Japan in Their Own Words (JITOW)/日本からの意見

Another Approach to Japan-Russia Relations
KAWATO Akio / Former Ambassador to Uzbekistan and Tajikistan

November 1, 2019
In early September during the annual Eastern Economic Forum held in Vladivostok, Prime Minister Abe had his 27th summit meeting with President Putin. However, there was no progress on the Four Northern Islands issue which is the biggest concern of the bilateral relationship, and there will likely be no meaningful change in the near future.

U.S.-Russia relations began to deteriorate around 2007, and Russia has no reason to make concession on this territorial dispute to Japan, an ally of the United States (Putin has said "Japan does not seem to have sovereignty", and seems to regard Japan as a tributary of the U.S.). The Sea of Okhotsk, where the Four Northern Islands are located, occupies a strategic position where Russian submarines equipped with nuclear missiles targeted at the United States patrol. That said, should Russia succeed in establishing good relations with President Trump, it would only decrease Japan’s importance to Russia, and thus improved U.S.-Russia relations would not contribute to the progress of the Four Northern Islands issue.

Similar to what occurred in Hong Kong, from mid-July to the end of August, members of the younger generation in Moscow and other large Russian cities used social media to organize repeated weekend gatherings calling for increased democratization. Demonstrations and gatherings frequently occurred on environmental and landscape issues along with protests against tightened control by government security forces. For the younger generation (43% of the population is under 34) has been liberating itself from the Putin administration, which has been supported by repressive security organizations similar to those of the Soviet era, is looking increasingly alien.

But President Putin, who is scheduled to leave office in 2024, is losing control of the government especially the security agencies. They increasingly provoke people by repeating actions similar to those taken in the Stalin era, i.e., arresting anti-government bloggers and human rights lawyers from their homes in the middle of the night.

Thus Russia does not feel the need to tackle the territorial issue with Japan, and even if it did, concessions on the territorial issue would further weaken the president's position in the country.

Despite this situation, in regards to Russia, Japan is bent on pursuing the territorial issue, repeatedly pleading with the two-party negotiation tactic of "ask and it shall be given to you" as if imploring to the strong. While some say that economically weak Russia should need Japan's help, Russia's finances are categorized as the best in the world and there is little deficit. Besides, Russian politicians have little concern for the economy. Russia believes that steamrolling its ego through is the way to exercise its sovereignty in the world and, in the absence of economic power to speak of, tries to make up for it by the size of its territory and its nuclear capability.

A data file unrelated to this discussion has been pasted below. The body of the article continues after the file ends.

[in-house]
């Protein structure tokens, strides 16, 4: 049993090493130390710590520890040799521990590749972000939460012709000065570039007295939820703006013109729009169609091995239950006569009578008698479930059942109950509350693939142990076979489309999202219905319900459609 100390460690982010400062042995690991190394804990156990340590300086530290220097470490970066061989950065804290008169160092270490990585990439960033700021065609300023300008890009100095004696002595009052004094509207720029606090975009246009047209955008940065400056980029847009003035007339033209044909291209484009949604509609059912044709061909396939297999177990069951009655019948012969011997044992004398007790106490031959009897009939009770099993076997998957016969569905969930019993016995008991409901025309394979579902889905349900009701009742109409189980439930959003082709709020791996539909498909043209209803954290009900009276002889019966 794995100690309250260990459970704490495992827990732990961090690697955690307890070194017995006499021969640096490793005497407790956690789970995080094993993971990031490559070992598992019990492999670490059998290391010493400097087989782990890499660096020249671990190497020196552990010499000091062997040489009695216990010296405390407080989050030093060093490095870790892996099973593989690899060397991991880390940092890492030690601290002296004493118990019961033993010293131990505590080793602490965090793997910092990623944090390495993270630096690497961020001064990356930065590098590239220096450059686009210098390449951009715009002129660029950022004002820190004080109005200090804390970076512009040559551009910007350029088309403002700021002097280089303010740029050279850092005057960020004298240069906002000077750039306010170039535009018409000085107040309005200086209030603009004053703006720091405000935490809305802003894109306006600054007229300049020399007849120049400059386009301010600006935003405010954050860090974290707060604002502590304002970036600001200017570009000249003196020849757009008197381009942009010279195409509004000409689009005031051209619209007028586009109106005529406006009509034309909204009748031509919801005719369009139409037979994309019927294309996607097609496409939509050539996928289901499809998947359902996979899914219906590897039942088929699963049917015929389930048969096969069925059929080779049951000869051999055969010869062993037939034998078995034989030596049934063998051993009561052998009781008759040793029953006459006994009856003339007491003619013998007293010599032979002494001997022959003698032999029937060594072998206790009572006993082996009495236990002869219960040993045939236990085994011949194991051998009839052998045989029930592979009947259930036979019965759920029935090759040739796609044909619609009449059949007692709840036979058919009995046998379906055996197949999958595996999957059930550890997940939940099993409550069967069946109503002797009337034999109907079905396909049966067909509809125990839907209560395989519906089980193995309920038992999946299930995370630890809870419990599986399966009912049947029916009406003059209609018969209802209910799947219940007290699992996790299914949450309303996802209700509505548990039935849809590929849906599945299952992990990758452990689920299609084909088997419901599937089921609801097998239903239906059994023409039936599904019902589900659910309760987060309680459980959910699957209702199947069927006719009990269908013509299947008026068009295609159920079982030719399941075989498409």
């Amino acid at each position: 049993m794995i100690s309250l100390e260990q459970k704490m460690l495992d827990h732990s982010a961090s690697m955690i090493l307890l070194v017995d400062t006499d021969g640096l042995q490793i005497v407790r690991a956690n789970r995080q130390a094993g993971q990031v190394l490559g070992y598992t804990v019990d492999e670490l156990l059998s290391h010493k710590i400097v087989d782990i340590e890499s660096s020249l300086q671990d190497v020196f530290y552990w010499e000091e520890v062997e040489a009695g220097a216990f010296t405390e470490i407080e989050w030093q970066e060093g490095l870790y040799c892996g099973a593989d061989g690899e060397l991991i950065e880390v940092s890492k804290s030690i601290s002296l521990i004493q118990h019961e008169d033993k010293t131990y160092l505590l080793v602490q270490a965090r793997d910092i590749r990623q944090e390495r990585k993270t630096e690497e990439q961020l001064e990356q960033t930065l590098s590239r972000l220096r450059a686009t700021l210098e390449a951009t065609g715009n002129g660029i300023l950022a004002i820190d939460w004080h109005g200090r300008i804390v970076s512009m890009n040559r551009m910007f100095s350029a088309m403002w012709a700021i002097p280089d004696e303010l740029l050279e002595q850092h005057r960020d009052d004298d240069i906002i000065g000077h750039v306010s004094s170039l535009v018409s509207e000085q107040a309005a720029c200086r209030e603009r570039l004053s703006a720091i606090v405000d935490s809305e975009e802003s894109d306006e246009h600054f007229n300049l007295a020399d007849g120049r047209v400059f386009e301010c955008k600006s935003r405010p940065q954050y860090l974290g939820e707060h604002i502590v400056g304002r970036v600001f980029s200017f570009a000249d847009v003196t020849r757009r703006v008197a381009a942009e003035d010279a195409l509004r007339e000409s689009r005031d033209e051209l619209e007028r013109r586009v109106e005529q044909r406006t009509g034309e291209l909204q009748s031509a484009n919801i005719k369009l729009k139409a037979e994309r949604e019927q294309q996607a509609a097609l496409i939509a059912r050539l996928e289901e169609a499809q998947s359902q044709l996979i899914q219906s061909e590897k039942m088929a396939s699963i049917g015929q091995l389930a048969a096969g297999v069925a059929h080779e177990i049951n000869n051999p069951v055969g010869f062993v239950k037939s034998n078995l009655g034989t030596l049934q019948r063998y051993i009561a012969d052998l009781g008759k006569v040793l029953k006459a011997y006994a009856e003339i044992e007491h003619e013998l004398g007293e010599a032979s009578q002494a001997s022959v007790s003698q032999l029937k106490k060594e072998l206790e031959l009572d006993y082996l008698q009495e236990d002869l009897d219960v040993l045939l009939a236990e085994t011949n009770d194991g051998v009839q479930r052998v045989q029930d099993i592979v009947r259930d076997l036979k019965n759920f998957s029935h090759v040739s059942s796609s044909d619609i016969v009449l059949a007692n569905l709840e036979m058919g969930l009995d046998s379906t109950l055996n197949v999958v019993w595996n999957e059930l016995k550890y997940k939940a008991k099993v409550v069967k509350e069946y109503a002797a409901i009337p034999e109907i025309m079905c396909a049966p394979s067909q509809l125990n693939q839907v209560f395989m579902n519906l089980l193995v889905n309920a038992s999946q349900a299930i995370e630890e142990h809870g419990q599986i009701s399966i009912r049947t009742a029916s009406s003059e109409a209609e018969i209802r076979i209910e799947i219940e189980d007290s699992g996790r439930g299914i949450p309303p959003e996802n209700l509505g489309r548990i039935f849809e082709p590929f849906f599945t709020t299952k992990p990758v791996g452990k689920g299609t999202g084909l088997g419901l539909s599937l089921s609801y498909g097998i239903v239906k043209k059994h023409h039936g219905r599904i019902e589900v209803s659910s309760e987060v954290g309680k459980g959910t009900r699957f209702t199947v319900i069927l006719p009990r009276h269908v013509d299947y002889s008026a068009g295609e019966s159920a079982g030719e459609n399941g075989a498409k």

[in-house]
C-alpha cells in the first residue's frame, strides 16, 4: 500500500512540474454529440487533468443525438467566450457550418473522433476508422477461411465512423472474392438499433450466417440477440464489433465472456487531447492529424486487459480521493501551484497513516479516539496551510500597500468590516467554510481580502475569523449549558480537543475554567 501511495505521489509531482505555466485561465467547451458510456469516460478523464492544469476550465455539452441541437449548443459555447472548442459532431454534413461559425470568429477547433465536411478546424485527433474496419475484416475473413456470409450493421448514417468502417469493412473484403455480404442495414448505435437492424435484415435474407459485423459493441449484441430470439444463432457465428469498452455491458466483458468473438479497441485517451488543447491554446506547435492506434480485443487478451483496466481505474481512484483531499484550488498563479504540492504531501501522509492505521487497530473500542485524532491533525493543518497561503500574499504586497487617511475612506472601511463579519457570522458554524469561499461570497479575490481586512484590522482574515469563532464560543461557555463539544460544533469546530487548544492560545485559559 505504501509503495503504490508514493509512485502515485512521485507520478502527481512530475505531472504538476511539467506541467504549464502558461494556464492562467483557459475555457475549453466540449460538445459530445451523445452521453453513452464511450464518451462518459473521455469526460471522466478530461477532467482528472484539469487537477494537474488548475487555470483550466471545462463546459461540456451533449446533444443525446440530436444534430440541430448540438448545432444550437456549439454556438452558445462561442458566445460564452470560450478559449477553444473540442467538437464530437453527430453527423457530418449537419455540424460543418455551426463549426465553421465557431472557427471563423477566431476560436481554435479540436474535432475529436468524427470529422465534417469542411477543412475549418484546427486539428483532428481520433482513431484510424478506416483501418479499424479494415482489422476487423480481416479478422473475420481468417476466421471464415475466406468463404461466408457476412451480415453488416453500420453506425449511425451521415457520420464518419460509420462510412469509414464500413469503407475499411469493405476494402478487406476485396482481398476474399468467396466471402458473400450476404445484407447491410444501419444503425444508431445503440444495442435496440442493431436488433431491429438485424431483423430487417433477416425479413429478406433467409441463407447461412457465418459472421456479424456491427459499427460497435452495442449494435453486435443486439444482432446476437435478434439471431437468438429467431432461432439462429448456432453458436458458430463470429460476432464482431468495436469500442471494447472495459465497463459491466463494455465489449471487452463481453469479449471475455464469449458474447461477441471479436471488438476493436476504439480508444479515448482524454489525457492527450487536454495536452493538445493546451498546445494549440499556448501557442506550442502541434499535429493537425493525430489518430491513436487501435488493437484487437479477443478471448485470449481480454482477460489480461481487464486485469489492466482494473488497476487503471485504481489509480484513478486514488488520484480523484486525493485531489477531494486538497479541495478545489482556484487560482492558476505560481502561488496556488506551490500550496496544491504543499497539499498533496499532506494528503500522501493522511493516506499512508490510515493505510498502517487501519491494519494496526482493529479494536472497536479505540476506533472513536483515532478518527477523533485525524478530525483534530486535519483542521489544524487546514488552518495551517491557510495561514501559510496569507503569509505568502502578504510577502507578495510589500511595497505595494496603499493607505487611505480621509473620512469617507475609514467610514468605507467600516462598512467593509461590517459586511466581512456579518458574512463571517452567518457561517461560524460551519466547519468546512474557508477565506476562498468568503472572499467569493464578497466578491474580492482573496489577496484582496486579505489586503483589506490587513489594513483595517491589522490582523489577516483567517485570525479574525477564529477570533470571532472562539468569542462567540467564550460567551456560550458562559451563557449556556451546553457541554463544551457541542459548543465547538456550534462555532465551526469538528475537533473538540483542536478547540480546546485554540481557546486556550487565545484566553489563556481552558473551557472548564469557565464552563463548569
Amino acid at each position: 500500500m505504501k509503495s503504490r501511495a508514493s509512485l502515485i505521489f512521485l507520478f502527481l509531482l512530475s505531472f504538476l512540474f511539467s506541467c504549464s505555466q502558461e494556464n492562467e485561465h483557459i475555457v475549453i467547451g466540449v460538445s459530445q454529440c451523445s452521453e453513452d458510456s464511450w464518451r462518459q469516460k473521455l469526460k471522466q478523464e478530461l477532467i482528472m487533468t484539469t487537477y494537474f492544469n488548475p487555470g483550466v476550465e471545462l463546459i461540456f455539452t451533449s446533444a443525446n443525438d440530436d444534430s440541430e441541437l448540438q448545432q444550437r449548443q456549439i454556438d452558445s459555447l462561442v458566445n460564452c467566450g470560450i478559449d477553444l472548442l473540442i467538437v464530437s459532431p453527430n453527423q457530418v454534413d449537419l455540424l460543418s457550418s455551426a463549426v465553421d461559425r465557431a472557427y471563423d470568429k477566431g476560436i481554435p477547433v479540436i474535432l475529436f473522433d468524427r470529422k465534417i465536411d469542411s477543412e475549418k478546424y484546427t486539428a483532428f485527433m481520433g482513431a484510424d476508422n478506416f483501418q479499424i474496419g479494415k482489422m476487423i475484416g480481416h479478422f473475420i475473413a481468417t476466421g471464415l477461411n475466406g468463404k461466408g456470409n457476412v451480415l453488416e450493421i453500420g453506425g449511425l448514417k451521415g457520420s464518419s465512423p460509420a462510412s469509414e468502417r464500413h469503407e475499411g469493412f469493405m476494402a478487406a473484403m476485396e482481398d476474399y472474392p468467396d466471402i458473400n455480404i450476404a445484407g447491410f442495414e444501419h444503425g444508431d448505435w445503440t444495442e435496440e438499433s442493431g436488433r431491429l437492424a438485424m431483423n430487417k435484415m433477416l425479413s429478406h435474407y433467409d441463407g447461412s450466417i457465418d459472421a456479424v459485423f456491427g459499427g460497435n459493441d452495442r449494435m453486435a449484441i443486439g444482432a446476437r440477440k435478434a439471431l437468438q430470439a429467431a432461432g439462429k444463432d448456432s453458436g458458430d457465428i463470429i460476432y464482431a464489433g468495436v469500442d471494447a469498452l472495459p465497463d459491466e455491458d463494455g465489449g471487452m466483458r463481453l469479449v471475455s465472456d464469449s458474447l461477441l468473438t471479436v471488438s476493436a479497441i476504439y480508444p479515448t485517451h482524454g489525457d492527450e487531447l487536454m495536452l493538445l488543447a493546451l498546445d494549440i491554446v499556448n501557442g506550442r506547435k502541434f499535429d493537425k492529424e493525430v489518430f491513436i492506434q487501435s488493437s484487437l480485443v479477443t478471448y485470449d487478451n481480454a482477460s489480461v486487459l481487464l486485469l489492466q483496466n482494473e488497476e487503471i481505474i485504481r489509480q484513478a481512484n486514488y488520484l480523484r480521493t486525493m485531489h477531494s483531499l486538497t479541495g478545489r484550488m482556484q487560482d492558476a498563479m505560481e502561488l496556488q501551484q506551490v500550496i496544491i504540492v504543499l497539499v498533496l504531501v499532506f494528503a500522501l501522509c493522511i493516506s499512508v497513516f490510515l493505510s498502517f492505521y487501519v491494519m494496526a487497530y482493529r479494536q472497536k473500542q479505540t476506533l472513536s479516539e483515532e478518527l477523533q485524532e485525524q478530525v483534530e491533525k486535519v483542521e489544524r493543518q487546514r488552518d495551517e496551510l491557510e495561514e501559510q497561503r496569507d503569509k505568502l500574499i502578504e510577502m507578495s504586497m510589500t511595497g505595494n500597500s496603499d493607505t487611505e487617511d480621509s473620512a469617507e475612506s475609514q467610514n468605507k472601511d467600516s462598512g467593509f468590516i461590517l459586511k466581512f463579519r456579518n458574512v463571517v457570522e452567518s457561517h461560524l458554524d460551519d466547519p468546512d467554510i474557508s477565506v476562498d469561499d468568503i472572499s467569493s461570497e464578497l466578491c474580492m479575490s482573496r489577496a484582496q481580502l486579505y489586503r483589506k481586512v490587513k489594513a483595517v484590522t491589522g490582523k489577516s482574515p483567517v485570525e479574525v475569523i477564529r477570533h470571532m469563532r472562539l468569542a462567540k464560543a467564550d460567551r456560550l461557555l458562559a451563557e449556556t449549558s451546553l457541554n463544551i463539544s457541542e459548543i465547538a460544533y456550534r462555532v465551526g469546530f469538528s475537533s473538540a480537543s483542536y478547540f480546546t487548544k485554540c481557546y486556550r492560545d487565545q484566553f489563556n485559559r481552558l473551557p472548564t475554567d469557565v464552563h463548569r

Under these circumstances, it would seem that a peace treaty could not be signed unless Japan relinquished its claim to all four northern islands. Any Japanese politicians promoting such an action would be stigmatized for generations. On the other hand, it would be the height of immaturity to go to war or cut off diplomatic relations with Russia over the Four Northern Islands issue. A sensible course of action would seem to be to secure Russia’s consent that "the territorial issue remains unresolved" and, at the same time, to propose development projects that will also benefit Japan.

Overcutting the vast forests of Siberia and the Far East in recent years to export timber to China contributed to the large-scale wildfires in July. Taking these things into account, why not propose the construction of a “cellulose nanofiber” production facility that would generate larger profits with smaller amounts of timber? Also, considering that Japan may one day establish diplomatic relations with North Korea, the proposal of infrastructure construction and trade promotion between Japan, the Russian Far East, the Korean Peninsula, and Northeast China might catch the attention of North Korea.

Japan could also actively share ideas in the area of national security. Considering the possibility of Russia aiding North Korea's missile development and deploying medium-range missiles in the Far East, Japan could call for nuclear arms reduction negotiations between Russia, North Korea, China, and the United States and thereby check Russia's moves. It also has the effect of blocking Russia's opposition to the Aegis-ashore system deployment in Japan.

This indirect method of addressing the problem may not easily be accepted in Japan. However, by sending or posting such proposals to the Japanese and Russian media, there is an opportunity to have a considerable impact on public opinion in Russia and the world and the image of Japan will surely improve. In this way, we can cultivate the ground for solving the territorial issue in the future.

Akio Kawato is the former Deputy Chief of Mission at the Japanese Embassy in Russia.

The English-Speaking Union of Japan

河東 哲夫 / 元駐ウズベキスタン・タジキスタン大使

2019年 11月 1日









一般社団法人 日本英語交流連盟

English Speaking Union of Japan > Japan in Their Own Words (JITOW) > Another Approach to Japan-Russia Relations